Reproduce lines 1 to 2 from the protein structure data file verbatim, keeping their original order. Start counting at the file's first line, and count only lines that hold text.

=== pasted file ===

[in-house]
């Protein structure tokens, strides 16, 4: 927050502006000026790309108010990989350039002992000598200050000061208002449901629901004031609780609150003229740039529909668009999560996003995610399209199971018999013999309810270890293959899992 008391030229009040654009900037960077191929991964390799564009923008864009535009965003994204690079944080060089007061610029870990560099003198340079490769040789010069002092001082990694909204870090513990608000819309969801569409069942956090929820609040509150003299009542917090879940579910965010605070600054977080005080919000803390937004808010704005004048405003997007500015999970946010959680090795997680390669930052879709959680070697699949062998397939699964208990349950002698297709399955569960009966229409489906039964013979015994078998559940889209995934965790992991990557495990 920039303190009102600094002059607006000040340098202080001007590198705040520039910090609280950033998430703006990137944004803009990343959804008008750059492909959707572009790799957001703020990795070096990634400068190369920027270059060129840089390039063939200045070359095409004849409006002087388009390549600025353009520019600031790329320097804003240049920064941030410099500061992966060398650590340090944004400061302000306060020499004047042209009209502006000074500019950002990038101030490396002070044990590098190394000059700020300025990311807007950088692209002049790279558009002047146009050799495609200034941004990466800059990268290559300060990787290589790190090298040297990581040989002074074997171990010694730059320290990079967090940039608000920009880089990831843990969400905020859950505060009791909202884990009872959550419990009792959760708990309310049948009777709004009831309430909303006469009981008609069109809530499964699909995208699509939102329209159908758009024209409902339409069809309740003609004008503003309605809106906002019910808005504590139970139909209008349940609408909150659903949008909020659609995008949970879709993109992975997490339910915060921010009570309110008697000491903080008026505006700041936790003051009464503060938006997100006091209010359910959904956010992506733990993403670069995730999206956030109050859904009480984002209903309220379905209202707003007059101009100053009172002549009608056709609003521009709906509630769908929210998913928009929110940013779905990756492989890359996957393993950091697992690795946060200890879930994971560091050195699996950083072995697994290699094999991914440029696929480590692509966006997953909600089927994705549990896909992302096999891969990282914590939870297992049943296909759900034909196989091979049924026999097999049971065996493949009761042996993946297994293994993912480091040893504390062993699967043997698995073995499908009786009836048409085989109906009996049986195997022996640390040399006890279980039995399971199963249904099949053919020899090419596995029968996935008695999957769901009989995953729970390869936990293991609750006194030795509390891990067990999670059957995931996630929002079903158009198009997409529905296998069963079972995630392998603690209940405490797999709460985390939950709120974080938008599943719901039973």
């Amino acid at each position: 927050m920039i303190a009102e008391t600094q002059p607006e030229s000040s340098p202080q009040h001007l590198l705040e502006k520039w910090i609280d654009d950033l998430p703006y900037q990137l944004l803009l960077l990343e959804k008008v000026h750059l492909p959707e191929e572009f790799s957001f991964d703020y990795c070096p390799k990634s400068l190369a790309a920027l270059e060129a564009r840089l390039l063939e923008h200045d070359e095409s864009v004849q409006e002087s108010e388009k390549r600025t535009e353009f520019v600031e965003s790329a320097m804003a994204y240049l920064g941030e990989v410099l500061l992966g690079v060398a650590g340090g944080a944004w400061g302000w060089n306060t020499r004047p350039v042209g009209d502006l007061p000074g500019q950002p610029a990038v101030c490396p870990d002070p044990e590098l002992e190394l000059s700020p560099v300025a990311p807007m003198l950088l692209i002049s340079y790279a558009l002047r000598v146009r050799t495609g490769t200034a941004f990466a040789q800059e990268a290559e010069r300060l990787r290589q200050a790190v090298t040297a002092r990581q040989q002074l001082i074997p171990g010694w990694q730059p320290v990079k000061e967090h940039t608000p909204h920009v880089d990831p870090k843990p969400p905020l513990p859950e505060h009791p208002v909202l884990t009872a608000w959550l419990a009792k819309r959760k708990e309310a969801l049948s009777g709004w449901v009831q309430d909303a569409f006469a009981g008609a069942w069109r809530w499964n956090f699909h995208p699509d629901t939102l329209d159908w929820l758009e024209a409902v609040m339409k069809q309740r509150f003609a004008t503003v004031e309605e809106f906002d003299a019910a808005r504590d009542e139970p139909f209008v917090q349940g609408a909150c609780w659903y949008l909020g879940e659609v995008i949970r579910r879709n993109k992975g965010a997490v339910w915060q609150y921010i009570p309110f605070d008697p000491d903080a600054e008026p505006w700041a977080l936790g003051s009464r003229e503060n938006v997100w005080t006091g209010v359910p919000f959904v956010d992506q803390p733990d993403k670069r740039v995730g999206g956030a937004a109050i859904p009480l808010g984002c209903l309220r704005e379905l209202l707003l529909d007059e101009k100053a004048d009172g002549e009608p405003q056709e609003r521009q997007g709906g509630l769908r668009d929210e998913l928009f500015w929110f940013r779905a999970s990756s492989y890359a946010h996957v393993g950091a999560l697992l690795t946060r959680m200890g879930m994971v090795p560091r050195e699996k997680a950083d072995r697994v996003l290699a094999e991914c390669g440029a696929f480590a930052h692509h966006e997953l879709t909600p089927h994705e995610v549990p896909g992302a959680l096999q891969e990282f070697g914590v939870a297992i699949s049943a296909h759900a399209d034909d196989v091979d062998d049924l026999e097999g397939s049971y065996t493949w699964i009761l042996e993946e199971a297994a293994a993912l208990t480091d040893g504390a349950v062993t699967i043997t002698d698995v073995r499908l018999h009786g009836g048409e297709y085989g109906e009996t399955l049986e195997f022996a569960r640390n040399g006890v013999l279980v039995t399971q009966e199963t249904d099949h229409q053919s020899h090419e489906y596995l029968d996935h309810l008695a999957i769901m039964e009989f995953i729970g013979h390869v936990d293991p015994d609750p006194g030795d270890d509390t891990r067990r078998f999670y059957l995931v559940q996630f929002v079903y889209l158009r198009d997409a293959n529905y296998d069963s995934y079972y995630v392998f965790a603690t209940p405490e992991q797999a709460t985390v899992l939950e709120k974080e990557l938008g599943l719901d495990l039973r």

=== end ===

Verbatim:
[in-house]
């Protein structure tokens, strides 16, 4: 927050502006000026790309108010990989350039002992000598200050000061208002449901629901004031609780609150003229740039529909668009999560996003995610399209199971018999013999309810270890293959899992 008391030229009040654009900037960077191929991964390799564009923008864009535009965003994204690079944080060089007061610029870990560099003198340079490769040789010069002092001082990694909204870090513990608000819309969801569409069942956090929820609040509150003299009542917090879940579910965010605070600054977080005080919000803390937004808010704005004048405003997007500015999970946010959680090795997680390669930052879709959680070697699949062998397939699964208990349950002698297709399955569960009966229409489906039964013979015994078998559940889209995934965790992991990557495990 920039303190009102600094002059607006000040340098202080001007590198705040520039910090609280950033998430703006990137944004803009990343959804008008750059492909959707572009790799957001703020990795070096990634400068190369920027270059060129840089390039063939200045070359095409004849409006002087388009390549600025353009520019600031790329320097804003240049920064941030410099500061992966060398650590340090944004400061302000306060020499004047042209009209502006000074500019950002990038101030490396002070044990590098190394000059700020300025990311807007950088692209002049790279558009002047146009050799495609200034941004990466800059990268290559300060990787290589790190090298040297990581040989002074074997171990010694730059320290990079967090940039608000920009880089990831843990969400905020859950505060009791909202884990009872959550419990009792959760708990309310049948009777709004009831309430909303006469009981008609069109809530499964699909995208699509939102329209159908758009024209409902339409069809309740003609004008503003309605809106906002019910808005504590139970139909209008349940609408909150659903949008909020659609995008949970879709993109992975997490339910915060921010009570309110008697000491903080008026505006700041936790003051009464503060938006997100006091209010359910959904956010992506733990993403670069995730999206956030109050859904009480984002209903309220379905209202707003007059101009100053009172002549009608056709609003521009709906509630769908929210998913928009929110940013779905990756492989890359996957393993950091697992690795946060200890879930994971560091050195699996950083072995697994290699094999991914440029696929480590692509966006997953909600089927994705549990896909992302096999891969990282914590939870297992049943296909759900034909196989091979049924026999097999049971065996493949009761042996993946297994293994993912480091040893504390062993699967043997698995073995499908009786009836048409085989109906009996049986195997022996640390040399006890279980039995399971199963249904099949053919020899090419596995029968996935008695999957769901009989995953729970390869936990293991609750006194030795509390891990067990999670059957995931996630929002079903158009198009997409529905296998069963079972995630392998603690209940405490797999709460985390939950709120974080938008599943719901039973």